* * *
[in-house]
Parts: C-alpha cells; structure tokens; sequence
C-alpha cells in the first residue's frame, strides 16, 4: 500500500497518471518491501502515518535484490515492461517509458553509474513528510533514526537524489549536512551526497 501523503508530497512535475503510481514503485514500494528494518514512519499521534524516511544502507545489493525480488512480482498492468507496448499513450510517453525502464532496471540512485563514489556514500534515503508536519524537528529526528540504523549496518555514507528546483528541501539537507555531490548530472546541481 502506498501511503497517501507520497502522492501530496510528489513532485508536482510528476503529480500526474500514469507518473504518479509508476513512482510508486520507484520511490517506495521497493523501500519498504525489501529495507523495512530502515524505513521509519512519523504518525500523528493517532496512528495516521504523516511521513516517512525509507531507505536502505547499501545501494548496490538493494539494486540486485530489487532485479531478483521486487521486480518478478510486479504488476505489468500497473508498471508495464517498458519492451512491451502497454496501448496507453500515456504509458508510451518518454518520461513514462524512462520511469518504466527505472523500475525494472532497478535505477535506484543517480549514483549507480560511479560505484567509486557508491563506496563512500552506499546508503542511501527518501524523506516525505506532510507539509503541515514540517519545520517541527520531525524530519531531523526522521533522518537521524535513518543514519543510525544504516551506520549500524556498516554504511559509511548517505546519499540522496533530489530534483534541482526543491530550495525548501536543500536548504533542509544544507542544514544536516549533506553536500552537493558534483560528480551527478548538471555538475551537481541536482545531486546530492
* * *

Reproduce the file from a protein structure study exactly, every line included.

[in-house]
Parts: C-alpha cells; structure tokens; sequence
C-alpha cells in the first residue's frame, strides 16, 4: 500500500497518471518491501502515518535484490515492461517509458553509474513528510533514526537524489549536512551526497 501523503508530497512535475503510481514503485514500494528494518514512519499521534524516511544502507545489493525480488512480482498492468507496448499513450510517453525502464532496471540512485563514489556514500534515503508536519524537528529526528540504523549496518555514507528546483528541501539537507555531490548530472546541481 502506498501511503497517501507520497502522492501530496510528489513532485508536482510528476503529480500526474500514469507518473504518479509508476513512482510508486520507484520511490517506495521497493523501500519498504525489501529495507523495512530502515524505513521509519512519523504518525500523528493517532496512528495516521504523516511521513516517512525509507531507505536502505547499501545501494548496490538493494539494486540486485530489487532485479531478483521486487521486480518478478510486479504488476505489468500497473508498471508495464517498458519492451512491451502497454496501448496507453500515456504509458508510451518518454518520461513514462524512462520511469518504466527505472523500475525494472532497478535505477535506484543517480549514483549507480560511479560505484567509486557508491563506496563512500552506499546508503542511501527518501524523506516525505506532510507539509503541515514540517519545520517541527520531525524530519531531523526522521533522518537521524535513518543514519543510525544504516551506520549500524556498516554504511559509511548517505546519499540522496533530489530534483534541482526543491530550495525548501536543500536548504533542509544544507542544514544536516549533506553536500552537493558534483560528480551527478548538471555538475551537481541536482545531486546530492